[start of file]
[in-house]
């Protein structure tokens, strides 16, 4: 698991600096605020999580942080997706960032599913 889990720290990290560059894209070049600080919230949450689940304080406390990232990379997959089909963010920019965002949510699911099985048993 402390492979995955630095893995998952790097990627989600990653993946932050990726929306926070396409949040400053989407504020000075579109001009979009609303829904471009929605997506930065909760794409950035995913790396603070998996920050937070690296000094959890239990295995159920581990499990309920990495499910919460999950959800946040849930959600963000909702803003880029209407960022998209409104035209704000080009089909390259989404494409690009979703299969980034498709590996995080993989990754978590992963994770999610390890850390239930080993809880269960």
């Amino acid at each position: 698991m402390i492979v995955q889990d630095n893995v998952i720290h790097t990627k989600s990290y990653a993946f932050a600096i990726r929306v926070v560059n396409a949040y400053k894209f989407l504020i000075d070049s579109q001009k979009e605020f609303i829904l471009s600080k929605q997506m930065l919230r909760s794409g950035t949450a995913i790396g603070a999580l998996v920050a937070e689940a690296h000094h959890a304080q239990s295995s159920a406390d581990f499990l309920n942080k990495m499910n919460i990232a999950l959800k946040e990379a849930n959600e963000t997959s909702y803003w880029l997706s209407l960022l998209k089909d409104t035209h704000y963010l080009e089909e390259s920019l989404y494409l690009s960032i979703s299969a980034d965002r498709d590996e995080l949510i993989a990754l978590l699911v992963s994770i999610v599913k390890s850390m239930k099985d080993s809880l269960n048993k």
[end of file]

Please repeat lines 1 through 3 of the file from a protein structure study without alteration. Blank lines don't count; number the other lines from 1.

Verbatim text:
[in-house]
């Protein structure tokens, strides 16, 4: 698991600096605020999580942080997706960032599913 889990720290990290560059894209070049600080919230949450689940304080406390990232990379997959089909963010920019965002949510699911099985048993 402390492979995955630095893995998952790097990627989600990653993946932050990726929306926070396409949040400053989407504020000075579109001009979009609303829904471009929605997506930065909760794409950035995913790396603070998996920050937070690296000094959890239990295995159920581990499990309920990495499910919460999950959800946040849930959600963000909702803003880029209407960022998209409104035209704000080009089909390259989404494409690009979703299969980034498709590996995080993989990754978590992963994770999610390890850390239930080993809880269960």
């Amino acid at each position: 698991m402390i492979v995955q889990d630095n893995v998952i720290h790097t990627k989600s990290y990653a993946f932050a600096i990726r929306v926070v560059n396409a949040y400053k894209f989407l504020i000075d070049s579109q001009k979009e605020f609303i829904l471009s600080k929605q997506m930065l919230r909760s794409g950035t949450a995913i790396g603070a999580l998996v920050a937070e689940a690296h000094h959890a304080q239990s295995s159920a406390d581990f499990l309920n942080k990495m499910n919460i990232a999950l959800k946040e990379a849930n959600e963000t997959s909702y803003w880029l997706s209407l960022l998209k089909d409104t035209h704000y963010l080009e089909e390259s920019l989404y494409l690009s960032i979703s299969a980034d965002r498709d590996e995080l949510i993989a990754l978590l699911v992963s994770i999610v599913k390890s850390m239930k099985d080993s809880l269960n048993k």